History of Wall Panelling in Interior Design Periods


Early Stuart Interiors c.1603 - 1660

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described, but a full appreciation of his genius in domestic application had not yet been assimilated.

It was during the closing years of the sixteenth century that a young artist, by name Inigo Jones, was sent to Italy to study landscape painting; his interest and attention was immediately drawn towards the architectural wonders of Palladio, and on his return to England in 1604 he was employed by James I to paint and arrange the scenery for Ben Jonson's plays and masques, so popular in the English Court. His interests however still turned towards Italy, which he revisited in 1612. On his return to England he was employed as surveyor-­general of the royal buildings. This position enabled him to lead English architec­ture by his example, and the ornament so dear to the builders and craftsmen of a few years earlier eventually gave place to the simpler proportions of a better interpreted classic formula.

Although Inigo Jones did actually carry out several of his own designs, there is a vast amount of both architectural and Stuart interior decoration which has been wrongly attributed to him. The comparatively few years between his return to England (when he was working on the Royal Palaces) and the commen­cement of the Civil Wars make it an impossibility for the artist himself to have been capable of so much work. What did happen, however, was the eventual adoption of the Palladian ideal in England because of Inigo Jones' research in Italy, but this was many years after his death.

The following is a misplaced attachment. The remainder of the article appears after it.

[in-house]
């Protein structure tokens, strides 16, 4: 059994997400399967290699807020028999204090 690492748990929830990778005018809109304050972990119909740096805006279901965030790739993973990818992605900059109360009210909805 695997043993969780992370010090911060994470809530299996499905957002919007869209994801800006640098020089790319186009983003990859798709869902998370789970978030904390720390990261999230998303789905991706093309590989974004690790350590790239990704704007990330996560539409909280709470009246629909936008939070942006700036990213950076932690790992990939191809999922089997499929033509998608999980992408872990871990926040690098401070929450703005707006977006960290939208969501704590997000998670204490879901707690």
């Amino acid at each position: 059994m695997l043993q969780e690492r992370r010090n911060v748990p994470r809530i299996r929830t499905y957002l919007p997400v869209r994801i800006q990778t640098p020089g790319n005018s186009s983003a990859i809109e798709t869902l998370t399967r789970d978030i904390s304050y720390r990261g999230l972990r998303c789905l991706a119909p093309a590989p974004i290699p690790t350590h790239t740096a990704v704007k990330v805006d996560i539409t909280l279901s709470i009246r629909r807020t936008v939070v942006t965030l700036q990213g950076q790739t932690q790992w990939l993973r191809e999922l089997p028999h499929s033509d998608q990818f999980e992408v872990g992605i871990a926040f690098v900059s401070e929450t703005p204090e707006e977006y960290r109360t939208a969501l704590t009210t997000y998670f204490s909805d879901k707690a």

Such revolutionary ideas could not easily or quickly be mastered, and it is possible that the intervention of the Civil Wars delayed their publication long enough before they were put into practice to render them more acceptable to the conservative mind of the average Englishman who, then as now, jibbed violently about accepting a fashion to which he was not already accustomed. By the time the Palladian was ultimately established, it had gained a maturity and grace on paper before actually being carried attributed to Stuart Interior design of Inigo Jones. This might be the reason for the delightfully gracious buildings of the Restoration period that appear even now to be so neat and `right.' Certainly the Double Cube room at Wilton which would to be Inigo Jones work (as it was finished before his death in 1652) has neither the simplicity nor the grace attributed to Stuart Interior design like a dozen less famous later examples based upon a similar set of principles.

The lesson to be learned from the drawings and examples of Inigo Jones' research has used in Stuart Interior design, which apply to this subject of Stuart interior decoration, is one of Classic Ornament introduced as domestic decoration in a comfortably proportioned setting. Previously the classic had been interpreted freely in the form of architec­tural features reduced to miniature to serve as decoration.

This particular period is one of the most difficult phases in our history to describe rightly, for there was the fundamental and tenacious hold of the Elizabethan ideas and ideals which had become so much a part of the people that any drastic change amounted almost to treason in the minds of a still super­stitious and conservative country. Yet here we find the greatest architectural changes of a century about to be made. There are extremely few examples of this new type of architecture, only the very wealthy could afford to experi­ment and drive on with their purpose whilst the country was being torn apart by the Civil Wars, and such examples which survive today are all on the Grand Scale and not in any way applicable to this particular work.
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